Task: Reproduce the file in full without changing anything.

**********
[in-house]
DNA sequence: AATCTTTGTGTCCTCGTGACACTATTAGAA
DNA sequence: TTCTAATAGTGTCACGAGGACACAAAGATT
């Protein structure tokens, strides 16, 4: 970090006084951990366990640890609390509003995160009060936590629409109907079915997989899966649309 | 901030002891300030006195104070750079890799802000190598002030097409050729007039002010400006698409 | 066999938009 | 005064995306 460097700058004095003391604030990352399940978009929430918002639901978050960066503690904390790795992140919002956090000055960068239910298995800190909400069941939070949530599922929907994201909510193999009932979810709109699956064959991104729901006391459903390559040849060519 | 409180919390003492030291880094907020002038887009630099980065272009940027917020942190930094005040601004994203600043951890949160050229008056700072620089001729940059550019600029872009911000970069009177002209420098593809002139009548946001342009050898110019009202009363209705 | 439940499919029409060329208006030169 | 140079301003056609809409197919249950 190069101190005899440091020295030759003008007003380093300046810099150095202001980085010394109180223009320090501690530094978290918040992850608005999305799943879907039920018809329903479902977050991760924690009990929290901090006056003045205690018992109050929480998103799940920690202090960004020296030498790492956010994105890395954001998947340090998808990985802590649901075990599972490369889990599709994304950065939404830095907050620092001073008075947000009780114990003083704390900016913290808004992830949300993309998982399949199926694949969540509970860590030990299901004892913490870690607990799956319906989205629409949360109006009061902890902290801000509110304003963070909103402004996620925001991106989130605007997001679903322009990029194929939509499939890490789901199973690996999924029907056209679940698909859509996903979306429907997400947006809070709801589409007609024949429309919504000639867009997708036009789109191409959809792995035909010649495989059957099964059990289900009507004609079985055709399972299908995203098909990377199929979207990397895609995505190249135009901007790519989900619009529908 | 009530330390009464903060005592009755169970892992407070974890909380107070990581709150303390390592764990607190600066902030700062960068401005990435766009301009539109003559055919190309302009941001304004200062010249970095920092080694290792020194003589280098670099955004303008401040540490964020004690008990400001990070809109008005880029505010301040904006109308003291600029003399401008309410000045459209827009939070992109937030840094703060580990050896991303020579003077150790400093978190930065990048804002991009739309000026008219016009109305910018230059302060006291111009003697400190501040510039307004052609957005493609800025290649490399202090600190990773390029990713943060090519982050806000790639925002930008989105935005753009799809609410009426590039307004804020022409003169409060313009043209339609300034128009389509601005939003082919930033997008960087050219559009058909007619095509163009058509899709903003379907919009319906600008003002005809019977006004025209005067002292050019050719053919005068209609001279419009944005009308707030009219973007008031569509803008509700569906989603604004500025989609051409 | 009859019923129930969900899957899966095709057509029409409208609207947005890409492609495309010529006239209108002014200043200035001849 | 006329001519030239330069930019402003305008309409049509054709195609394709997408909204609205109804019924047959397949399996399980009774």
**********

[in-house]
DNA sequence: AATCTTTGTGTCCTCGTGACACTATTAGAA
DNA sequence: TTCTAATAGTGTCACGAGGACACAAAGATT
């Protein structure tokens, strides 16, 4: 970090006084951990366990640890609390509003995160009060936590629409109907079915997989899966649309 | 901030002891300030006195104070750079890799802000190598002030097409050729007039002010400006698409 | 066999938009 | 005064995306 460097700058004095003391604030990352399940978009929430918002639901978050960066503690904390790795992140919002956090000055960068239910298995800190909400069941939070949530599922929907994201909510193999009932979810709109699956064959991104729901006391459903390559040849060519 | 409180919390003492030291880094907020002038887009630099980065272009940027917020942190930094005040601004994203600043951890949160050229008056700072620089001729940059550019600029872009911000970069009177002209420098593809002139009548946001342009050898110019009202009363209705 | 439940499919029409060329208006030169 | 140079301003056609809409197919249950 190069101190005899440091020295030759003008007003380093300046810099150095202001980085010394109180223009320090501690530094978290918040992850608005999305799943879907039920018809329903479902977050991760924690009990929290901090006056003045205690018992109050929480998103799940920690202090960004020296030498790492956010994105890395954001998947340090998808990985802590649901075990599972490369889990599709994304950065939404830095907050620092001073008075947000009780114990003083704390900016913290808004992830949300993309998982399949199926694949969540509970860590030990299901004892913490870690607990799956319906989205629409949360109006009061902890902290801000509110304003963070909103402004996620925001991106989130605007997001679903322009990029194929939509499939890490789901199973690996999924029907056209679940698909859509996903979306429907997400947006809070709801589409007609024949429309919504000639867009997708036009789109191409959809792995035909010649495989059957099964059990289900009507004609079985055709399972299908995203098909990377199929979207990397895609995505190249135009901007790519989900619009529908 | 009530330390009464903060005592009755169970892992407070974890909380107070990581709150303390390592764990607190600066902030700062960068401005990435766009301009539109003559055919190309302009941001304004200062010249970095920092080694290792020194003589280098670099955004303008401040540490964020004690008990400001990070809109008005880029505010301040904006109308003291600029003399401008309410000045459209827009939070992109937030840094703060580990050896991303020579003077150790400093978190930065990048804002991009739309000026008219016009109305910018230059302060006291111009003697400190501040510039307004052609957005493609800025290649490399202090600190990773390029990713943060090519982050806000790639925002930008989105935005753009799809609410009426590039307004804020022409003169409060313009043209339609300034128009389509601005939003082919930033997008960087050219559009058909007619095509163009058509899709903003379907919009319906600008003002005809019977006004025209005067002292050019050719053919005068209609001279419009944005009308707030009219973007008031569509803008509700569906989603604004500025989609051409 | 009859019923129930969900899957899966095709057509029409409208609207947005890409492609495309010529006239209108002014200043200035001849 | 006329001519030239330069930019402003305008309409049509054709195609394709997408909204609205109804019924047959397949399996399980009774």